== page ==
Tuscan Minestrone with Orzo (Risoni) Pasta.
Tuscan minestrone with orzo pasta is one of the many delicious Italian minestrone recipes served in Italy at this time of year. It has fresh seasonal veggies and greens, beans and pasta. A healthy and nutritious authentic Italian recipe that will keep you warm and help your body combat seasonal ailments!
Minestrone alla Toscana.
Now that the autumn is here and the days are getting colder and shorter, soups are making a more frequent appearance on our table. What about yours? Of course, there are many Italian soup recipes but probably the most well-known is minestrone. However, here in Italy, minestrone isn’t one recipe. Italians make it in different ways depending on where they live and what’s in season locally. Each region has its own type or types of minestrone.
What exactly is ‘minestrone’?
The origins of minestrone are very old. It seems that the Ancient Romans already prepared a rudimentary version based on onions, garlic, carrots, asparagus, lentils, mushrooms and whatever they could find at the time, by boiling all the ingredients in water. Over the centuries, other ingredients have been added; for example potatoes and tomatoes. These only arrived in Europe after the discovery of the Americas in the 15th century.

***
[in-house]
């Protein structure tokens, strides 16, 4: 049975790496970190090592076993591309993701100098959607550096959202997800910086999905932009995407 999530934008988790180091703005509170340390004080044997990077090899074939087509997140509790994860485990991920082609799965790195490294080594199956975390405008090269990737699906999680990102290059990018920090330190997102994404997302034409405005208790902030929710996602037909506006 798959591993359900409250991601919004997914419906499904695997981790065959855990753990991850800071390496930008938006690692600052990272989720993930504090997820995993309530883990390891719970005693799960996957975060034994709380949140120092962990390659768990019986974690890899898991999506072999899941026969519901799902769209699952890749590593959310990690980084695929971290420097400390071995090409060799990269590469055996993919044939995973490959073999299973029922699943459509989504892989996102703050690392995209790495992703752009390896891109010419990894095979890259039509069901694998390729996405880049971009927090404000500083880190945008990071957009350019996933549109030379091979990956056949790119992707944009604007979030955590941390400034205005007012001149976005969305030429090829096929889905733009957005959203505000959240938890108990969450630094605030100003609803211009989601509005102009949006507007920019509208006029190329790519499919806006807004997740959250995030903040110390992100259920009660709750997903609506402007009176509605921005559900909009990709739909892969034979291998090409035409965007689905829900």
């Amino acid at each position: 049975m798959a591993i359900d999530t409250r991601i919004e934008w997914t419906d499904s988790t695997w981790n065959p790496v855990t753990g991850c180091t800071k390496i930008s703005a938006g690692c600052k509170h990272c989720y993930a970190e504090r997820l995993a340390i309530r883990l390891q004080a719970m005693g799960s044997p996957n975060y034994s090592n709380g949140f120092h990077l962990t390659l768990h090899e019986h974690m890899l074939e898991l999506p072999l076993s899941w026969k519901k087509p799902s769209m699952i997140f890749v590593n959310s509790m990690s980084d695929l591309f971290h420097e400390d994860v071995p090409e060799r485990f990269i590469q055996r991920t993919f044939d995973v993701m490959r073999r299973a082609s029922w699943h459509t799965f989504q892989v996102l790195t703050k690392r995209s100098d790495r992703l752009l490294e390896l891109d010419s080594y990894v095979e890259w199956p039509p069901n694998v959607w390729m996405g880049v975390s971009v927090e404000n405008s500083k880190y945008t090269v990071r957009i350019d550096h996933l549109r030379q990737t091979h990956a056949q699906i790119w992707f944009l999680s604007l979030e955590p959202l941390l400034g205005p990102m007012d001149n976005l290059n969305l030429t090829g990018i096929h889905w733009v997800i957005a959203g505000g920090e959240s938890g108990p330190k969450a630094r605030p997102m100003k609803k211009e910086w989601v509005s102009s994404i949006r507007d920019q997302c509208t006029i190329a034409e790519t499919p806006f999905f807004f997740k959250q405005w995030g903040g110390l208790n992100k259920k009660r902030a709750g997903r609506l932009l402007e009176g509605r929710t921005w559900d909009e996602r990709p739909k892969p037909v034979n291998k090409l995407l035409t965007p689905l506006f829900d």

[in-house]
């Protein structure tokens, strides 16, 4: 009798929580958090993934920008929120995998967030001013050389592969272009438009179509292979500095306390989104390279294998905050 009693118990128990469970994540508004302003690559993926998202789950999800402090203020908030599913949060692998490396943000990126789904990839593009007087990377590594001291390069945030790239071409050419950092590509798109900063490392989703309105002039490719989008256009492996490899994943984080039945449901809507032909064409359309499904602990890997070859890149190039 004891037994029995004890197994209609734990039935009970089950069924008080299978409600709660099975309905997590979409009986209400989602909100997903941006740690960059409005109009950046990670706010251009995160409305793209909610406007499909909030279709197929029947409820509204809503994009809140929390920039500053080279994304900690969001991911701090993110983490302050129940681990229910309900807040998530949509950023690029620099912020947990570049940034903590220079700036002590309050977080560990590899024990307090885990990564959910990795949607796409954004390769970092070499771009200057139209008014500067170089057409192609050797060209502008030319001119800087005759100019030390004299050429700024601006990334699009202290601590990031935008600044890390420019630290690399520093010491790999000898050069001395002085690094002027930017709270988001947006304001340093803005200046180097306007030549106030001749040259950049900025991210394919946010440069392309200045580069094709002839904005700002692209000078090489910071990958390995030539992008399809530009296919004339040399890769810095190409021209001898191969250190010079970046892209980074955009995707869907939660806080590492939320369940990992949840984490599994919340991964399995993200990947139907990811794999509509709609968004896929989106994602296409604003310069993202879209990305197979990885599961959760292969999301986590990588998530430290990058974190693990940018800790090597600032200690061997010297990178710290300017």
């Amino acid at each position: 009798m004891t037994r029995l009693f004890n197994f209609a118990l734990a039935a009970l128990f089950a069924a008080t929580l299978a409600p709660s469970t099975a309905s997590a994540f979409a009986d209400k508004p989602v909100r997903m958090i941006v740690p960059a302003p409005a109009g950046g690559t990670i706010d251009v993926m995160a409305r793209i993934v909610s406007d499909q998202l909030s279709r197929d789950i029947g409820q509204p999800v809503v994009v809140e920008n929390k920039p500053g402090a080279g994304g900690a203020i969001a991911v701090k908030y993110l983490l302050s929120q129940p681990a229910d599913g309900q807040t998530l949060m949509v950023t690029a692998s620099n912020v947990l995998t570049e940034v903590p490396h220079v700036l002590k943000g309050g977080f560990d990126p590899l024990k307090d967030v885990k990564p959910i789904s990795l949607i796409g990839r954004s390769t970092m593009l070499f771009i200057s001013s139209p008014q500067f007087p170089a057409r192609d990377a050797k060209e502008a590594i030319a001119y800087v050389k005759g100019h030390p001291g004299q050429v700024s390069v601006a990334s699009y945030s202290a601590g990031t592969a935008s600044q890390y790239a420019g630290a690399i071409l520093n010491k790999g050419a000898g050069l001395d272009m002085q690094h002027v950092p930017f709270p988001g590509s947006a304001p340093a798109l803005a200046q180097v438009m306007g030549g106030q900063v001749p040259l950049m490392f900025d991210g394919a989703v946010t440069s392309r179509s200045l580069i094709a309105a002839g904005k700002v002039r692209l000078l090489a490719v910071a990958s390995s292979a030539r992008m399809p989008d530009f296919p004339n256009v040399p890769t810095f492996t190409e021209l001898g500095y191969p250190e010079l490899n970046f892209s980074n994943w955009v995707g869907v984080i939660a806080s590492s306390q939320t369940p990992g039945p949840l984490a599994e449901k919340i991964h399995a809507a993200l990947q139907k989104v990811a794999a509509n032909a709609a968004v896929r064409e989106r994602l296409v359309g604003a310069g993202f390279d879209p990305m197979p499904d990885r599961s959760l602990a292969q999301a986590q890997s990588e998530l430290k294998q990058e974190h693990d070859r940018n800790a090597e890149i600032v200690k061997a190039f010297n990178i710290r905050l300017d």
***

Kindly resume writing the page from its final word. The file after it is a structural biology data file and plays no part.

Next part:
As I mentioned above, there are different versions of minestrone throughout Italy. But, in general, it’s a seasonal vegetable soup which usually includes some thickening plant based ingredients such as squash, potatoes or legumes. It also has a variety of veggies cut into pieces and rice, pasta or grains (sometimes all 3!).
The base of minestrone is a ‘soffritto’ of carrots, celery and onions. These are fried in some kind of fat, usually olive oil, then the rest of the veggies go in the pot along with water or stock/broth. The rice or pasta is usually cooked in the soup at the end.
In Italian, the word ‘minestrone’ is also used informally to refer to a set of different and disorganized things, For example ‘Quel programma televisivo è un minestrone di notizie e servizi’ meaning ‘that TV program is a ‘soup’ of news and services!!
This Tuscan minestrone with orzo.
Needless to say, this warming and comforting Tuscan minestrone recipe comes from Tuscany. However, there are different versions even within that one region. What most Tuscan minestrone soup recipes have in common is the inclusion of seasonal veggies and beans.
Which beans are in Tuscan minestrone soup?